With the advent of serverless architectures and application-level managed services, coupling quickly becomes a more pressing concern because the execution of an individual function is usually tightly coupled to the infrastructure on which it runs. Creating cohesion between infrastructure and the code it directly interacts with is critical to avoid strong connascence with broad locality (an undesirable combination). This situation leads to "infrastructure drift,” which can lead to bugs, downtime, and worse if not mitigated. In the language of connascence, this coupling is a "connascence of infrastructure," where the configuration of the infrastructure for a piece of code is essential to its proper functioning.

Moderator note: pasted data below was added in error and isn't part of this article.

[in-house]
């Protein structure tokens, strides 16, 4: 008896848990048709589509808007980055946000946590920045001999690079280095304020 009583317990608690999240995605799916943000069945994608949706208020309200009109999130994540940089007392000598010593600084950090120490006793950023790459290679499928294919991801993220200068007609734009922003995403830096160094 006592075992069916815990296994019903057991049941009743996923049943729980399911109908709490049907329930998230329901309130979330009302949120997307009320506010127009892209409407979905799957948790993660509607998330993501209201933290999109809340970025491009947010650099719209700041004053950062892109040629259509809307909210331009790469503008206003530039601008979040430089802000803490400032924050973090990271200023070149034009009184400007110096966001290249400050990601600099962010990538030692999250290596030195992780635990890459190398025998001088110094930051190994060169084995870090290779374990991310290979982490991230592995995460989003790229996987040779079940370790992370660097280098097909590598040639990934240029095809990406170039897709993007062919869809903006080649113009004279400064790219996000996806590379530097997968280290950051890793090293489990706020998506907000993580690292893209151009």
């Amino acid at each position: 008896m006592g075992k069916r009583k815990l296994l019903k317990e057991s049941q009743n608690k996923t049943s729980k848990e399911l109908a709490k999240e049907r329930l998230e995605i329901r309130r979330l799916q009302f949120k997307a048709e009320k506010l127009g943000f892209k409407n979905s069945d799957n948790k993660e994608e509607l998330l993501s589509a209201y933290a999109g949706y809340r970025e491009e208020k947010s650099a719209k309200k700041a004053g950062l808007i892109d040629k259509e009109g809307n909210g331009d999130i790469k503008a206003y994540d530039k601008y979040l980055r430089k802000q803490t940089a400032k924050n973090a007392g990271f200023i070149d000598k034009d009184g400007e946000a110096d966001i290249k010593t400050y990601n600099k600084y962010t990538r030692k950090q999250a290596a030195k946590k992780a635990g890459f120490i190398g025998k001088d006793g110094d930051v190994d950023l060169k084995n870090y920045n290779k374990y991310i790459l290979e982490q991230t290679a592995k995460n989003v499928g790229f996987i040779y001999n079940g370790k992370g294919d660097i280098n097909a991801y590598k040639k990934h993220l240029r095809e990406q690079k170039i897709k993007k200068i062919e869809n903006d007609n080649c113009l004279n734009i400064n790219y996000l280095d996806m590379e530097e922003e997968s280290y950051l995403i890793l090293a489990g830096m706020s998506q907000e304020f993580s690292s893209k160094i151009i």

Within our codebases at Highwing, we've implemented several strategies to help manage this phenomenon. We have a somewhat unorthodox architecture. We run a serverless monorepo using Ruby/Rails with a system for dynamic event dispatch (more on this in future posts). We manage our infrastructure as code using Terraform and keep our Ruby codebase and Terraform roots in the same Git repositories, so those two things move in lockstep. When we deploy, we build and test our application code then deploy it alongside other infrastructure changes in a single pass.

In our case, this strategy helps us keep individual deployable units relatively self-contained and focused on specific tasks, which could be a particular event or a request from a user-facing application. It also helps us keep cloud tools front-of-mind and easy-to-integrate, helping us avoid the temptation to build things from scratch that we should be buying instead.